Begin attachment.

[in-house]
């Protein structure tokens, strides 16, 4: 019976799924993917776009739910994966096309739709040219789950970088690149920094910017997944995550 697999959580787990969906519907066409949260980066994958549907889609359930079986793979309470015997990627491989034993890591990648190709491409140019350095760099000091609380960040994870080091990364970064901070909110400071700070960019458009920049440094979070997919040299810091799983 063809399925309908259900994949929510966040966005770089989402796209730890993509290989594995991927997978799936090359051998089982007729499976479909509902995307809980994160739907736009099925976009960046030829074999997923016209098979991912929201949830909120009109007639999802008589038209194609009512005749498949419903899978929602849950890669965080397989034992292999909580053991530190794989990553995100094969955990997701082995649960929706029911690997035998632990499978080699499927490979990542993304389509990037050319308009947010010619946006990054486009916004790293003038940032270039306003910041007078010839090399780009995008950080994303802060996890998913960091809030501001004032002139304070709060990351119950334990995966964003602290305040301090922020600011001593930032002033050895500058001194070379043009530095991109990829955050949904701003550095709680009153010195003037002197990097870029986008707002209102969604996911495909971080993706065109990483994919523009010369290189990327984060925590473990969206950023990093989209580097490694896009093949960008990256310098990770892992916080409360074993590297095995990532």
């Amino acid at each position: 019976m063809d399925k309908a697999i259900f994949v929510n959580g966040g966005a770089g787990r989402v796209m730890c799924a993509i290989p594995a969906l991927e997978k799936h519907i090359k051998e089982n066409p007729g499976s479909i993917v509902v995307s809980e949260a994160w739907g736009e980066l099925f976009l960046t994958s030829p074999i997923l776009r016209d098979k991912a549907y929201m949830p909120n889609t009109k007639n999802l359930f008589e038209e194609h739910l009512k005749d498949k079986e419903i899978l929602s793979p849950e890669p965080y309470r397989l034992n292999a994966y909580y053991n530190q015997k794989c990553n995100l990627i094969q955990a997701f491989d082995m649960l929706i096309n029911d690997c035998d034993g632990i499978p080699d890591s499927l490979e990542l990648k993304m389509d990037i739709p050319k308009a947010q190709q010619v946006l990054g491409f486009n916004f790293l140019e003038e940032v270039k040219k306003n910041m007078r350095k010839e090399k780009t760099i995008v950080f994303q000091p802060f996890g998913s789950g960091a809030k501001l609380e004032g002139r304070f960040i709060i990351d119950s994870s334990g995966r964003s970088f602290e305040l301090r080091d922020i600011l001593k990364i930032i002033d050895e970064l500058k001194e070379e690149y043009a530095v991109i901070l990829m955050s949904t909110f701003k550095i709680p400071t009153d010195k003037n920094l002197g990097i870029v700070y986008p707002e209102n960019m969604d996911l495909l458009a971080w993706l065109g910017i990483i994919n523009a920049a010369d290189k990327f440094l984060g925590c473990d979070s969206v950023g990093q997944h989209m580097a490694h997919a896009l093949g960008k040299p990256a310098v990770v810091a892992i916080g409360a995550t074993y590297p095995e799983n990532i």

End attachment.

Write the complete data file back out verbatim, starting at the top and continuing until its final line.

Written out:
[in-house]
């Protein structure tokens, strides 16, 4: 019976799924993917776009739910994966096309739709040219789950970088690149920094910017997944995550 697999959580787990969906519907066409949260980066994958549907889609359930079986793979309470015997990627491989034993890591990648190709491409140019350095760099000091609380960040994870080091990364970064901070909110400071700070960019458009920049440094979070997919040299810091799983 063809399925309908259900994949929510966040966005770089989402796209730890993509290989594995991927997978799936090359051998089982007729499976479909509902995307809980994160739907736009099925976009960046030829074999997923016209098979991912929201949830909120009109007639999802008589038209194609009512005749498949419903899978929602849950890669965080397989034992292999909580053991530190794989990553995100094969955990997701082995649960929706029911690997035998632990499978080699499927490979990542993304389509990037050319308009947010010619946006990054486009916004790293003038940032270039306003910041007078010839090399780009995008950080994303802060996890998913960091809030501001004032002139304070709060990351119950334990995966964003602290305040301090922020600011001593930032002033050895500058001194070379043009530095991109990829955050949904701003550095709680009153010195003037002197990097870029986008707002209102969604996911495909971080993706065109990483994919523009010369290189990327984060925590473990969206950023990093989209580097490694896009093949960008990256310098990770892992916080409360074993590297095995990532």
């Amino acid at each position: 019976m063809d399925k309908a697999i259900f994949v929510n959580g966040g966005a770089g787990r989402v796209m730890c799924a993509i290989p594995a969906l991927e997978k799936h519907i090359k051998e089982n066409p007729g499976s479909i993917v509902v995307s809980e949260a994160w739907g736009e980066l099925f976009l960046t994958s030829p074999i997923l776009r016209d098979k991912a549907y929201m949830p909120n889609t009109k007639n999802l359930f008589e038209e194609h739910l009512k005749d498949k079986e419903i899978l929602s793979p849950e890669p965080y309470r397989l034992n292999a994966y909580y053991n530190q015997k794989c990553n995100l990627i094969q955990a997701f491989d082995m649960l929706i096309n029911d690997c035998d034993g632990i499978p080699d890591s499927l490979e990542l990648k993304m389509d990037i739709p050319k308009a947010q190709q010619v946006l990054g491409f486009n916004f790293l140019e003038e940032v270039k040219k306003n910041m007078r350095k010839e090399k780009t760099i995008v950080f994303q000091p802060f996890g998913s789950g960091a809030k501001l609380e004032g002139r304070f960040i709060i990351d119950s994870s334990g995966r964003s970088f602290e305040l301090r080091d922020i600011l001593k990364i930032i002033d050895e970064l500058k001194e070379e690149y043009a530095v991109i901070l990829m955050s949904t909110f701003k550095i709680p400071t009153d010195k003037n920094l002197g990097i870029v700070y986008p707002e209102n960019m969604d996911l495909l458009a971080w993706l065109g910017i990483i994919n523009a920049a010369d290189k990327f440094l984060g925590c473990d979070s969206v950023g990093q997944h989209m580097a490694h997919a896009l093949g960008k040299p990256a310098v990770v810091a892992i916080g409360a995550t074993y590297p095995e799983n990532i």